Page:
Books about Manchester, England
A large city in the north of England, Manchester has a rich industrial heritage and received city status in 1853.
From the late C12th until 1974 this area was part of the large north-west county of Lancashire. Since then it has been the central district of the newly formed (in 1974) ceremonial county of Greater Manchester.
Accounts of the history of Manchester typically begin with the Brigantes, a Celtric tribe whose territory is described as including parts of the centre of modern Manchester as well as some of the surrounding areas. Roman Manchester dates from 79 AD. Records of medieval Manchester include mention of its market in 1282 and the construction of a parish church in 1421. The period of Manchester's history that tends to receive most attention is the manufacuring and commercial activity of the industrial revolution. That can be traced back to the textile industry in the area from the 1500s. Over time the processing of cotton replaced the production of woollen fabrics. By the late 1700s products were exported via canal barges then onwards through the port of Liverpool. The C19th was a time of huge productivity and expansion during which Manchester was the scene of political as well as industrial activity but living was very hard for many people who worked in the factories and supporting occupations.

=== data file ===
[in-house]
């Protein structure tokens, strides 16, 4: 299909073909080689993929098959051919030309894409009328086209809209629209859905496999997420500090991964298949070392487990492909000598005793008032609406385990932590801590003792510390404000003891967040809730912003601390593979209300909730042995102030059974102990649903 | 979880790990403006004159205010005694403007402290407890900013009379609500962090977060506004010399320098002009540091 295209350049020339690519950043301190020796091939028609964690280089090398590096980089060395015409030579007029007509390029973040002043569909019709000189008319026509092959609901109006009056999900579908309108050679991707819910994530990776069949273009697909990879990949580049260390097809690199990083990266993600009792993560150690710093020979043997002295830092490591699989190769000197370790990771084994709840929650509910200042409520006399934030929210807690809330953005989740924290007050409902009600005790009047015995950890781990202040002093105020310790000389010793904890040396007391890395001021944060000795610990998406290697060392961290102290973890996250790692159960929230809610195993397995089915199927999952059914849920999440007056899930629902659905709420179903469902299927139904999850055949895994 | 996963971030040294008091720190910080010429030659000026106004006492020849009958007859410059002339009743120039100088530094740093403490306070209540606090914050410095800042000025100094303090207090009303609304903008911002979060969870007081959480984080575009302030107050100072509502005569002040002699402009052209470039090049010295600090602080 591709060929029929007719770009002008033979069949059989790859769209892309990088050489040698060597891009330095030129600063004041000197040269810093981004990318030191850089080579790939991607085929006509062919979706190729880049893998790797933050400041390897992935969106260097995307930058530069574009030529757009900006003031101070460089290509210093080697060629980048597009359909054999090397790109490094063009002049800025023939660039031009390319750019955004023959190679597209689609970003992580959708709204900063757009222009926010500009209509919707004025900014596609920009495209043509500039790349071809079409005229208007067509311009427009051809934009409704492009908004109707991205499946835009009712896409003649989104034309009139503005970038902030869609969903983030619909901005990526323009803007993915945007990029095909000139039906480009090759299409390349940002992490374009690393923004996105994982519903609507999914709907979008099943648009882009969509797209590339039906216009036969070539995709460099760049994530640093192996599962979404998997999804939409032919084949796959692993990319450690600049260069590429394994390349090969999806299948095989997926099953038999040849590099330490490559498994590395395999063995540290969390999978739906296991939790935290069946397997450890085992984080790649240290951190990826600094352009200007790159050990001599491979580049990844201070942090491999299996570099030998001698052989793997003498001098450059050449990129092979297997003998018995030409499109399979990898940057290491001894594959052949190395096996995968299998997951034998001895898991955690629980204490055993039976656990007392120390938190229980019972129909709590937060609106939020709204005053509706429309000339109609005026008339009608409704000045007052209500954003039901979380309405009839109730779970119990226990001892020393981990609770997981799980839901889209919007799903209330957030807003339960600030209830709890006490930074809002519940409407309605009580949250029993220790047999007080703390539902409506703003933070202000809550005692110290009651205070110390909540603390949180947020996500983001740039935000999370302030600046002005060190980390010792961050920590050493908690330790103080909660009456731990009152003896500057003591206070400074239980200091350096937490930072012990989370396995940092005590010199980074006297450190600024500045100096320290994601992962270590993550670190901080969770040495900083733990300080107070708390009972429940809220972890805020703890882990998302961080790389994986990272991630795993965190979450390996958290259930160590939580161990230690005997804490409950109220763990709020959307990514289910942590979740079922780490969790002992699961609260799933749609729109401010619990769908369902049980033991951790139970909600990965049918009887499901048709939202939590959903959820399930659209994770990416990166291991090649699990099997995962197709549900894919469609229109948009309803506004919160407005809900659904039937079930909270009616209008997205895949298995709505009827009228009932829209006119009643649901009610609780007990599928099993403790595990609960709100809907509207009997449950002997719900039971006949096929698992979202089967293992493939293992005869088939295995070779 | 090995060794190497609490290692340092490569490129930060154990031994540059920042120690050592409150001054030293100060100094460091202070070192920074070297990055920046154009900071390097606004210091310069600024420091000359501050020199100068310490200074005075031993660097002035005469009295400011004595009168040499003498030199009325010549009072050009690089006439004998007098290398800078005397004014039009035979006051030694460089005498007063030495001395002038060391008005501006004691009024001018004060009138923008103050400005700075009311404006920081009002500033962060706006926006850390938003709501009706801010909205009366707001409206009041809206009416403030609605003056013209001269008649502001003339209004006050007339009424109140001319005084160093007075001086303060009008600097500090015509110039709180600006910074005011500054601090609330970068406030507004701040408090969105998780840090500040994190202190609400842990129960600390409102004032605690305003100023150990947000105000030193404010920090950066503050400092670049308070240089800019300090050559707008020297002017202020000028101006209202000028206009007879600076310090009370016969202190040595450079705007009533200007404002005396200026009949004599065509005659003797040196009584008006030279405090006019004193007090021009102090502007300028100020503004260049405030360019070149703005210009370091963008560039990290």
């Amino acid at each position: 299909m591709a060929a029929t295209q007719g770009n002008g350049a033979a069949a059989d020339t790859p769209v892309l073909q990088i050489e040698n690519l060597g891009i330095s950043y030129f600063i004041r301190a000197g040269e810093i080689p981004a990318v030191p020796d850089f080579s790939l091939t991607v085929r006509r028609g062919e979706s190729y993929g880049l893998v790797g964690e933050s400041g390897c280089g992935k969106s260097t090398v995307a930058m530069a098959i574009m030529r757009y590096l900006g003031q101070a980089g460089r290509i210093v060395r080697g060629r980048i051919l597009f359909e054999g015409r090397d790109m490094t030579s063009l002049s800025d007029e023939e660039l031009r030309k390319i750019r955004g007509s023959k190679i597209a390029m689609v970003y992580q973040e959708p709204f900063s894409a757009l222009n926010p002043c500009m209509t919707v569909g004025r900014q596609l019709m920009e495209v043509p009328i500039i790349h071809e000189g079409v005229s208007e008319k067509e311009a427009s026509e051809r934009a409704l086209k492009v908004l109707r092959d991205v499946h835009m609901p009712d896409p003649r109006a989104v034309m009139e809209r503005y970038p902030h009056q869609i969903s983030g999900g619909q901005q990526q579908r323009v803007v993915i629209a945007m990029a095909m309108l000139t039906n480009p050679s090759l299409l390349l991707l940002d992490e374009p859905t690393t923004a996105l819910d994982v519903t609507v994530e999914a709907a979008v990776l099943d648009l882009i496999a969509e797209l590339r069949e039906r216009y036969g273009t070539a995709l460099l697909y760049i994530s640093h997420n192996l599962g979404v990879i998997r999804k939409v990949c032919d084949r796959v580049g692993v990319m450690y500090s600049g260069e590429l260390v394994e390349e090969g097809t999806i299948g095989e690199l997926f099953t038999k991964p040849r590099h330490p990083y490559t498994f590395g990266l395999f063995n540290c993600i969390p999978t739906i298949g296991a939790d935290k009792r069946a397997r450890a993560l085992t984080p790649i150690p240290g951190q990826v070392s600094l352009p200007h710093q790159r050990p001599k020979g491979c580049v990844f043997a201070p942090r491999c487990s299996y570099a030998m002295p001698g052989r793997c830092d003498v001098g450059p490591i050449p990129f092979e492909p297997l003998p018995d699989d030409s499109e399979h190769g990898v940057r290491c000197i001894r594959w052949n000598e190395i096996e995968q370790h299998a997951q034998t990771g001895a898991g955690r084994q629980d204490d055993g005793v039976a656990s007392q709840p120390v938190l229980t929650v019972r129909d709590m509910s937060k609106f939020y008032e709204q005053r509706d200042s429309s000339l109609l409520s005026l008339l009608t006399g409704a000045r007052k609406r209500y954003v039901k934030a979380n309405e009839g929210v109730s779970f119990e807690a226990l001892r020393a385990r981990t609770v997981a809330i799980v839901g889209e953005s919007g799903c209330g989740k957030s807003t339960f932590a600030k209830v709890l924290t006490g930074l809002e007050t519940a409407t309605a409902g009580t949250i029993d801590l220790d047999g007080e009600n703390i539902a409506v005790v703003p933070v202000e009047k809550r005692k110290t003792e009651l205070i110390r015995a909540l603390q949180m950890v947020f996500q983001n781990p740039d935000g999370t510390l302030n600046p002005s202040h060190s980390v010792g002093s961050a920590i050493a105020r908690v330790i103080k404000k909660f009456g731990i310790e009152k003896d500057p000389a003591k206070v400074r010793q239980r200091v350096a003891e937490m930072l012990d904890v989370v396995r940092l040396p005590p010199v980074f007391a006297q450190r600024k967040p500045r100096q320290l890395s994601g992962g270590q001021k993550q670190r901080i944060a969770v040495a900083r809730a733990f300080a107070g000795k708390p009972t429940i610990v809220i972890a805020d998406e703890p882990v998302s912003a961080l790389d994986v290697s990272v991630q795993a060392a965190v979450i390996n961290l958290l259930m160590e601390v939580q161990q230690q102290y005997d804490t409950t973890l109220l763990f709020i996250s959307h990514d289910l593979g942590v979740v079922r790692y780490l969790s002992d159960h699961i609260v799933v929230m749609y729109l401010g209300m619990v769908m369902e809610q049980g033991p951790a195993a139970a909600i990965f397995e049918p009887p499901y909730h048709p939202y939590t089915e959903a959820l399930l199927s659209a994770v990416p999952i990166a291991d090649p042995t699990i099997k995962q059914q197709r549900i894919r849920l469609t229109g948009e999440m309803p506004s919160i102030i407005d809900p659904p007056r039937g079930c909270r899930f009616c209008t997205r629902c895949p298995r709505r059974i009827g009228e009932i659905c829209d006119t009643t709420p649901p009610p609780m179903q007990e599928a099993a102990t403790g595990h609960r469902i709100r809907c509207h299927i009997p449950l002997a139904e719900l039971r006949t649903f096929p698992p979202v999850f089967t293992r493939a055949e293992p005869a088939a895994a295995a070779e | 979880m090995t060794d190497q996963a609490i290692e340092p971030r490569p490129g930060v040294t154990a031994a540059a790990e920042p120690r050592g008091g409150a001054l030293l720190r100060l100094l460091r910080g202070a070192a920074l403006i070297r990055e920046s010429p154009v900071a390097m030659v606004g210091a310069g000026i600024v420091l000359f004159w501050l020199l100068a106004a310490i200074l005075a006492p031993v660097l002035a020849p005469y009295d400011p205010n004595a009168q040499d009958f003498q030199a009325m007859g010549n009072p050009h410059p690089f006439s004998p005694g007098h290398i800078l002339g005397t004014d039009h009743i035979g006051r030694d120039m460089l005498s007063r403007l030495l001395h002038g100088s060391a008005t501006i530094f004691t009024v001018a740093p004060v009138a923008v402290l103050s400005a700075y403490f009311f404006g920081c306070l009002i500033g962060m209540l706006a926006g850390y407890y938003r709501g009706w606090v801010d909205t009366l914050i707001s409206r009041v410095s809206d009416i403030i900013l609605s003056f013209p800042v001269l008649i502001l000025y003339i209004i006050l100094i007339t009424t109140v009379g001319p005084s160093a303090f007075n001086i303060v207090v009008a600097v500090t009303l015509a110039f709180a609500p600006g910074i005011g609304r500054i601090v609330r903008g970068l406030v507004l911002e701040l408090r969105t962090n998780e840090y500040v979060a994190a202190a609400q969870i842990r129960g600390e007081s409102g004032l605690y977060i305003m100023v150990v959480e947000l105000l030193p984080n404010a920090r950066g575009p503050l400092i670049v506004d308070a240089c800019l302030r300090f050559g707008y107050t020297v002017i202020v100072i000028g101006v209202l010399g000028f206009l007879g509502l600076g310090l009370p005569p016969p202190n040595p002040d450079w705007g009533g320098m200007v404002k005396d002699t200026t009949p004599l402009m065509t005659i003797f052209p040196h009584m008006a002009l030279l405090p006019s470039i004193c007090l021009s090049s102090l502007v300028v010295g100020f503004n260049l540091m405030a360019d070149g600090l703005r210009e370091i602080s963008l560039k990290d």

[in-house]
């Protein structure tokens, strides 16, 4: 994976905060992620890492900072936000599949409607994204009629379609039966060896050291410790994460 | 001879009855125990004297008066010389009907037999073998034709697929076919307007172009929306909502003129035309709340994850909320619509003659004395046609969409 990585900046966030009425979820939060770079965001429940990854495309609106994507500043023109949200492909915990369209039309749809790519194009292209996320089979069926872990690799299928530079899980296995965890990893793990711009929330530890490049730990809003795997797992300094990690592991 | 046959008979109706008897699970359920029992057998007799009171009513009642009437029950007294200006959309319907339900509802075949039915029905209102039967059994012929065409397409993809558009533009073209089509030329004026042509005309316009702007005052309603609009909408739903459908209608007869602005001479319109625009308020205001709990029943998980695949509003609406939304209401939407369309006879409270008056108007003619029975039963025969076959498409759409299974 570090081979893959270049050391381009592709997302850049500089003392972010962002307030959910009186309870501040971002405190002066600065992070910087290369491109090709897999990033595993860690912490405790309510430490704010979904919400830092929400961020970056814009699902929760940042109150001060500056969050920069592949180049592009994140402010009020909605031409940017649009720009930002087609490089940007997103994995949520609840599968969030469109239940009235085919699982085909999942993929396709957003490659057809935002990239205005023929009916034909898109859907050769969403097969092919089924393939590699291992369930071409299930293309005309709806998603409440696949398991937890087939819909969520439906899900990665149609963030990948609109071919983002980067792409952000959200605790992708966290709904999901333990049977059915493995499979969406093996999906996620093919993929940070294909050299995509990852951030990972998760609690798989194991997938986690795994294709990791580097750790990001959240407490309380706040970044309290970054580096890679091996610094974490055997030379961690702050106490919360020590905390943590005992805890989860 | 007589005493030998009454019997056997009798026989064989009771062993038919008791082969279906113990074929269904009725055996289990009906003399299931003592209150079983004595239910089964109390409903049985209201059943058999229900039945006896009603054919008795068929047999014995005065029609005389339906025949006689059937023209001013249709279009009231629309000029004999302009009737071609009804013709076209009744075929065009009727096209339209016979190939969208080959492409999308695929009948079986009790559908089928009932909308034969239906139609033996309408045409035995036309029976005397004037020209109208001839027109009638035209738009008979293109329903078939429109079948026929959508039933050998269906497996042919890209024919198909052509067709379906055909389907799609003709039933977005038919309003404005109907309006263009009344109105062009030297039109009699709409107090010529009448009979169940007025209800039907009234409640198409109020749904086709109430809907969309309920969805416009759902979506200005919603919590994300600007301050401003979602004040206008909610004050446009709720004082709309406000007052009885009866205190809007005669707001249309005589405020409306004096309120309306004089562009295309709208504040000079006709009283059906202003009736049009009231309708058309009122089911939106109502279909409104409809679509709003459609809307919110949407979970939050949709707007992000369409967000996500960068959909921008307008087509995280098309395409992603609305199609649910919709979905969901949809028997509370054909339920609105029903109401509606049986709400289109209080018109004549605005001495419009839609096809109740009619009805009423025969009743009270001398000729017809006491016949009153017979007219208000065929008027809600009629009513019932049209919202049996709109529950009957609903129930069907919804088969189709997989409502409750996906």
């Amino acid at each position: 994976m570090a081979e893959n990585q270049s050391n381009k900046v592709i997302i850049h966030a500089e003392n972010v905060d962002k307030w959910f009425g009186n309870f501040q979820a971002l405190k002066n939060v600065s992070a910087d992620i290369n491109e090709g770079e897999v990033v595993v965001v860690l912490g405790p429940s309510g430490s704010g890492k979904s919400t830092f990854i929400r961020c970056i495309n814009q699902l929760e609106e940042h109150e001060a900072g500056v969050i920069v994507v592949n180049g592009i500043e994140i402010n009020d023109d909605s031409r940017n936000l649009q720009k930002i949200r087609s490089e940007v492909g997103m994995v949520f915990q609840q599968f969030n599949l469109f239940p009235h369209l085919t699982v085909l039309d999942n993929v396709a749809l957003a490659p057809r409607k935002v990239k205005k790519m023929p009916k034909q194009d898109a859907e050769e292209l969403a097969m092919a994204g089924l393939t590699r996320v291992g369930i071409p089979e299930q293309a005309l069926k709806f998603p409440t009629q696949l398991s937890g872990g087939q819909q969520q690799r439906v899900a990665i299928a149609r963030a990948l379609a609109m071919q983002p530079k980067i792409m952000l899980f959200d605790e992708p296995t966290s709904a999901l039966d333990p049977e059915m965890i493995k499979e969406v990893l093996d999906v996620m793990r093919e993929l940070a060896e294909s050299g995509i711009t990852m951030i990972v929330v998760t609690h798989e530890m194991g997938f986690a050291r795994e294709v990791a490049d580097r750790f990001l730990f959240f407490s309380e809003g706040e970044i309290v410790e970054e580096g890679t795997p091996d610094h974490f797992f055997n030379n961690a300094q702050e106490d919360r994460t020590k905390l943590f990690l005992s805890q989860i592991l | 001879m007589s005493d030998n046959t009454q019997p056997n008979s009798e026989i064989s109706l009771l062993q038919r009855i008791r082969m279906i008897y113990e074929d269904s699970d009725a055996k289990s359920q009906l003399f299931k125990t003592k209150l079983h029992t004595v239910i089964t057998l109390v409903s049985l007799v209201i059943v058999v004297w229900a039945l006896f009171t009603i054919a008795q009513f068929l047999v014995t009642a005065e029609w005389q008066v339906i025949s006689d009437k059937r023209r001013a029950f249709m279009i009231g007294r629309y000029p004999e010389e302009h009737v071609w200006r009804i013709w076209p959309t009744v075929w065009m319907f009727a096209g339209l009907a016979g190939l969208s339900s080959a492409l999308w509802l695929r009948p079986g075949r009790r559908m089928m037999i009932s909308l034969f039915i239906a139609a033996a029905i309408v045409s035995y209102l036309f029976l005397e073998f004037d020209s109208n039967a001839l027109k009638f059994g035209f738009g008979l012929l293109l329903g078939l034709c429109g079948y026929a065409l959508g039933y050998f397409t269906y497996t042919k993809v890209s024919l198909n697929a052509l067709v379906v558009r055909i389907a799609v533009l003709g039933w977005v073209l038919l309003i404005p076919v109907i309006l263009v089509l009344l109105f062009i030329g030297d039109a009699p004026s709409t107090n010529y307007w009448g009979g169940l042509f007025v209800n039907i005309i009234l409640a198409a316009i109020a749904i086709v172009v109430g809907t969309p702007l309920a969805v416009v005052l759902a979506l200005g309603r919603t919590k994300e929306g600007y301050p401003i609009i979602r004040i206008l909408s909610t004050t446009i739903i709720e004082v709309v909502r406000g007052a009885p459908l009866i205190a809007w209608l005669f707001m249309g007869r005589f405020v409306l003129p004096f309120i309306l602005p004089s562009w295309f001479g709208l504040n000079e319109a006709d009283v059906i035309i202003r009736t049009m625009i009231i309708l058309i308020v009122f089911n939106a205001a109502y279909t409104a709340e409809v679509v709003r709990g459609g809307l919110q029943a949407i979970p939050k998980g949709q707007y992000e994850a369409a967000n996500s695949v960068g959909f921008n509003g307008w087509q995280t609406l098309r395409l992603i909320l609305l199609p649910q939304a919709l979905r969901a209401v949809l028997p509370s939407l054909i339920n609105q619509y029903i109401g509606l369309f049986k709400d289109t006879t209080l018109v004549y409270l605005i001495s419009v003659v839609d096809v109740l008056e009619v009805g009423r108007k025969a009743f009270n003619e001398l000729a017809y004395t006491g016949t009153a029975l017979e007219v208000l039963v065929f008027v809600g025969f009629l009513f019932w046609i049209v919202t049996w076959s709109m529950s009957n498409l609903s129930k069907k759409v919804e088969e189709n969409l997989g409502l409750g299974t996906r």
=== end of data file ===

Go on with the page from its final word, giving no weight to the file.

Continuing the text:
Modern Manchester is widely considered to be among the most important centres in the north of England. It has long been known for its busy international airport, sports such as football, and cultural activities especially in the fields of music, media and the performing arts.
See also news from, about or mentioning Manchester, England.